The thing that took lower back pain away for me was to get rid of the seat back altogether which forces me to sit up in a better position and engage my torso in driving my stroke. For me, it was thinking that I needed to have contact (support) on my lower back. Turns out I didn’t and I don’t. It wasn’t about strengthening my core muscles, back muscles or any muscles at all. I am not in great shape and I am at least a half century past having any sort of a six-pack so it isn’t that.

Just try removing it and try paddling without back support for a few hours. If it doesn’t help put it back. If it does help put the lowest back band (NOT BACK REST) in the boat and adjust it so that when you lean back hard you contact it instead of the cockpit rim.

Give it a try. What the heck.

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Pungo’s are an underrated boat imo. Personally I find the seat/backrest uncomfortable compared to a sea kayak, but most other people find them comfortable and they are super sturdy. The tour company I worked at used them and they are super reliable and durable compared to other rec boats. I really enjoyed paddling them.

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So do I.

And my kids and grandkids.


Having lived with back pain for years, my final answer was …walking. Whenever the pain ran down my leg, a couple of miles of gentle walking would make it go away. Sometimes, it took three or four days of a mile or two, but, every time, walking was my salvation. I now try to hit the gym 2 or three days a week. Ten minutes on the treadmill, ( and 100 pulls on the rowing machine), and I am better. At 83, I’ve got to do what I’ve got to do.


I never put that much water in my canoe. I liked canoes, but started having problems sitting long without back support. One reason I went with the Pungo was a recommendation about the WS phase three seats being good. Recently, I rely less on the seat back.

My back problem is associated with a worn L5 lumbar disk from slouch sitting. A chiropractor used voodoo magic to straighten me out and told me use ice. That was in 1995, and it has held up pretty well. If it gets sore, a few applications of ice takes care of it. A friend of mine uses heat, because it feels good, but that just increases the swelling.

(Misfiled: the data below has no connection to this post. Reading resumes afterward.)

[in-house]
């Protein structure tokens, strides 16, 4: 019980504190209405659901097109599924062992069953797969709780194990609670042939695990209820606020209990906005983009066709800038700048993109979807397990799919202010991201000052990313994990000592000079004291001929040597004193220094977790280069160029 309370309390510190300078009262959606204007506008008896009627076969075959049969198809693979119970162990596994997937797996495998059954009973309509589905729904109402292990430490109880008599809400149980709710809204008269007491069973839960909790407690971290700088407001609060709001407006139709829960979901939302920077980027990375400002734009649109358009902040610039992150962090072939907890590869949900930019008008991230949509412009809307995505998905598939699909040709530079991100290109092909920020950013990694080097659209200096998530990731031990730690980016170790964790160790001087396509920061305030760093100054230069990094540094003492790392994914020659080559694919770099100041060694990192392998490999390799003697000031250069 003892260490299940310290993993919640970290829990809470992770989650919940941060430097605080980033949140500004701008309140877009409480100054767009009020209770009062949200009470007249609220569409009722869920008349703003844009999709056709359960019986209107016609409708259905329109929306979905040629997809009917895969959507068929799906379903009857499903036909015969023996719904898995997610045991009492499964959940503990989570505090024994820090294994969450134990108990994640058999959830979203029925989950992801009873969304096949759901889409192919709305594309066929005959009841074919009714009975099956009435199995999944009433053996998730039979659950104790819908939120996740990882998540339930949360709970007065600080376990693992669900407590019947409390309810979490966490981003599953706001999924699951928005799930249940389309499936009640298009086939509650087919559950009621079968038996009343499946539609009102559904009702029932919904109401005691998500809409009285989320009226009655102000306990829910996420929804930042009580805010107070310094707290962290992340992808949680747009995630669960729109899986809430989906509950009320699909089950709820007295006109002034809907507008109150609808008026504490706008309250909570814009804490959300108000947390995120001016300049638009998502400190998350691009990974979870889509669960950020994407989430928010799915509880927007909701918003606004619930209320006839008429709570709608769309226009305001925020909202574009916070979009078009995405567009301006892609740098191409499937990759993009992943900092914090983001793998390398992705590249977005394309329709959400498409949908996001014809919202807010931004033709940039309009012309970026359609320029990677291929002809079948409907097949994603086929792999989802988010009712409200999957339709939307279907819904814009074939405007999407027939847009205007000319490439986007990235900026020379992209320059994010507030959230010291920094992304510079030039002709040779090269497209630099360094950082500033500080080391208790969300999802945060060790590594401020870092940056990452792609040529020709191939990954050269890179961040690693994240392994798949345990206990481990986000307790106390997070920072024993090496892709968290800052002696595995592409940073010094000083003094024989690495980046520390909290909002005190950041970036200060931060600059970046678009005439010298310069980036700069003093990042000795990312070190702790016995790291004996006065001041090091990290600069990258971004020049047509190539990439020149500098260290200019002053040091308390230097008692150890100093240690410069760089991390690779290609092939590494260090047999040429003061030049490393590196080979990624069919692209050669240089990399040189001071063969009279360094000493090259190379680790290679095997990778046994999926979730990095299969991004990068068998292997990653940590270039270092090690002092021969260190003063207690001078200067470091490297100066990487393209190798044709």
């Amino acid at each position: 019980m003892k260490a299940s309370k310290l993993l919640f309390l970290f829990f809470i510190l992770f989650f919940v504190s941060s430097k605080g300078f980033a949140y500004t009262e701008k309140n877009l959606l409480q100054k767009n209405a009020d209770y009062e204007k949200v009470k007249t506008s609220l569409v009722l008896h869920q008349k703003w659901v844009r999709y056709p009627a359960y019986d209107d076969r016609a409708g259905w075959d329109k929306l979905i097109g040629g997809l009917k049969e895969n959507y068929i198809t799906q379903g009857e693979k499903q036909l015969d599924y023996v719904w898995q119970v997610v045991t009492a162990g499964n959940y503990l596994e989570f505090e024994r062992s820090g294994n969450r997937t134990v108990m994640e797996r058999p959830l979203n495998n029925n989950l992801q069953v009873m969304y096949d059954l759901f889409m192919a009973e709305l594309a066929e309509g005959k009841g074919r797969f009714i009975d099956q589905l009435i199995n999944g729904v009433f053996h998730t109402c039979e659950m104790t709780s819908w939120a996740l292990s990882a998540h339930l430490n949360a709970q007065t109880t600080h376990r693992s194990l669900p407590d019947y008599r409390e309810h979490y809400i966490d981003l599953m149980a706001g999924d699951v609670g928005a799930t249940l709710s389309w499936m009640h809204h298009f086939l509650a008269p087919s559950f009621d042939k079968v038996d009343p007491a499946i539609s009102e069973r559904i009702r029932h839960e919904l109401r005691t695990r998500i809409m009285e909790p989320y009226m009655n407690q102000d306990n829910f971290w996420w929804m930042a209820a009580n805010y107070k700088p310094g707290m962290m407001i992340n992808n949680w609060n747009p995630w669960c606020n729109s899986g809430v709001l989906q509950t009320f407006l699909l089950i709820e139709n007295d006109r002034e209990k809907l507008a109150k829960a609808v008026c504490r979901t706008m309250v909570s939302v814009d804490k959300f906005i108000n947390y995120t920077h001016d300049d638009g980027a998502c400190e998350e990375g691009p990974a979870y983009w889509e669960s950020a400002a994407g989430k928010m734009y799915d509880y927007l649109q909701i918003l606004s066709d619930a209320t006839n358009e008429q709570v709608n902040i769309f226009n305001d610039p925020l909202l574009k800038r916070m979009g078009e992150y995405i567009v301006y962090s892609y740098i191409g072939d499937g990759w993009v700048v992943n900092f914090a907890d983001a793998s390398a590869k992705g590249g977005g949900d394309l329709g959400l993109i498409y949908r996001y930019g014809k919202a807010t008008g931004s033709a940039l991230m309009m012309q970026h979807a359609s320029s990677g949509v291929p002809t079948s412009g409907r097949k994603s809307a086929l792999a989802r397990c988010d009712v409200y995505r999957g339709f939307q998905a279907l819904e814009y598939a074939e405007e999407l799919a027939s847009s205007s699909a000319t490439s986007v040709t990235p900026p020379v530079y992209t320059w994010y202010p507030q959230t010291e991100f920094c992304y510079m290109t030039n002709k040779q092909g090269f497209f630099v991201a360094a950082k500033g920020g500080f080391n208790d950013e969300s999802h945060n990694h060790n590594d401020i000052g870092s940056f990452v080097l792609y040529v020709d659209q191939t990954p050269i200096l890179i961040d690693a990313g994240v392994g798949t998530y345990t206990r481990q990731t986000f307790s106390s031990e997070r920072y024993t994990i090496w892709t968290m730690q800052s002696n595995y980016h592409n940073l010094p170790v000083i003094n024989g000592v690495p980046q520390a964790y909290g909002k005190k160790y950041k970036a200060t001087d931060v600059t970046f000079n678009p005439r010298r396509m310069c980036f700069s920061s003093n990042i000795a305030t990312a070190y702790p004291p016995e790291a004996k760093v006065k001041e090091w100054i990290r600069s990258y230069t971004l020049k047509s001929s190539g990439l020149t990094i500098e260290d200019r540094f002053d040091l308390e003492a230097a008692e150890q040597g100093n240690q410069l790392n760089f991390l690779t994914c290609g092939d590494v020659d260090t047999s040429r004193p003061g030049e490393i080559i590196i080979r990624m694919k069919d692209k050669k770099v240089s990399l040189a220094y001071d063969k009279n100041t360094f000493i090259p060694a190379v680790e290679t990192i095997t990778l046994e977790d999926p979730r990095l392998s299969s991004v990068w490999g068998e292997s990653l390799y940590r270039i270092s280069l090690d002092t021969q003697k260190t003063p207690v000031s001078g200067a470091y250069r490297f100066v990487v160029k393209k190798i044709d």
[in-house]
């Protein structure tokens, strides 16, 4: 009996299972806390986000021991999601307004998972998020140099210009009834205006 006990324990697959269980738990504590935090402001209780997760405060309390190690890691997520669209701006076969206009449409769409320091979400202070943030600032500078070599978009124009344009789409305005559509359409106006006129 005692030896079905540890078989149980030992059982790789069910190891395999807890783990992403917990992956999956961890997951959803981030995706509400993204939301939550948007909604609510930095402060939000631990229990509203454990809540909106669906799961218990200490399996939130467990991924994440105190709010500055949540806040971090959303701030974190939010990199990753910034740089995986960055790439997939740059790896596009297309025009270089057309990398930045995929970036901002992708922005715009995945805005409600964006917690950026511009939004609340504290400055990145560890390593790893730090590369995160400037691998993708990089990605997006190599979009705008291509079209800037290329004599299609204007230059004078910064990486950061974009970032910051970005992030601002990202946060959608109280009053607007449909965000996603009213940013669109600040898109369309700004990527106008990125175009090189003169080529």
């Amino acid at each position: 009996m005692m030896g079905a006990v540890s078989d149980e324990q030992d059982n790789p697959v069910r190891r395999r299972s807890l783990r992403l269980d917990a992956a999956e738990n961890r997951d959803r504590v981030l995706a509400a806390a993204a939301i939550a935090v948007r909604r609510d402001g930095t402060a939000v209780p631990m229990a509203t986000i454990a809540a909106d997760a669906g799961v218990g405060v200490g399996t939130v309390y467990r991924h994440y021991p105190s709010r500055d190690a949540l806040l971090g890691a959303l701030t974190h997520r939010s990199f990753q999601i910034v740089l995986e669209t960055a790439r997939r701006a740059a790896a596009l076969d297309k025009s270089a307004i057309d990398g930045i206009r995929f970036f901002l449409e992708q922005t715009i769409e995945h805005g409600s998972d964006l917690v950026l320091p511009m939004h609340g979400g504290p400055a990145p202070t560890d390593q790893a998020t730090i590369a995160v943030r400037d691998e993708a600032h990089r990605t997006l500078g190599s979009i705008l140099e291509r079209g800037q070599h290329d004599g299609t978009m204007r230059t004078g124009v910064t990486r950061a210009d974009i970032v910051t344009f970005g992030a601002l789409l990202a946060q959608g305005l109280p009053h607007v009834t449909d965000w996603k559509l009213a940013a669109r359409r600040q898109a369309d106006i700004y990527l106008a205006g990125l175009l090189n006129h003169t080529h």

I used to swim laps alongside a 97 year old woman at the YMCA. She would swim 4 laps (8 lengths of the pool -200 yards). She has a great sense of humor and I remember her telling me “when you’re 97 go for 4!”.

For a while, I was walking in our local public pool. They set the entire pool aside for an hour every morning for walking or swimming laps. Walking, while using the resistance of the water, was a great, quick exercise for this old codger.

This is one of the problems of internet forums as we are all at different stages of life and then at any given age we are far different levels of our bodies degrading.

If someone would have told me at 47 I would be using an aid to get my 90# canoe on and off the roof of my car at age 67 I would have laughed. The option for all this stuff is adapt or give up.

Of course if exercise is an option and it likely is for almost everyone then by all means go for it. I would suggest all of the above. Strengthen muscles will better support worn out bones and connective tissues but will not repair them.

There are many ways we feel pain and the solution should be a combination of all the above.

I paddle with mostly people about 30 years younger than me and in much better shape but also just recreational paddlers, all of them in rec-kayaks. My joints are in far worse condition and I’m normally the last to suggest a break to get out and stretch. I can keep up on long paddles and most of the time they are glad I’m along in the canoe as I end up hauling some of their gear/luxury items.

When asked about my setup and I get asked quite a bit I tell them it is an old man’s fishing Canoe.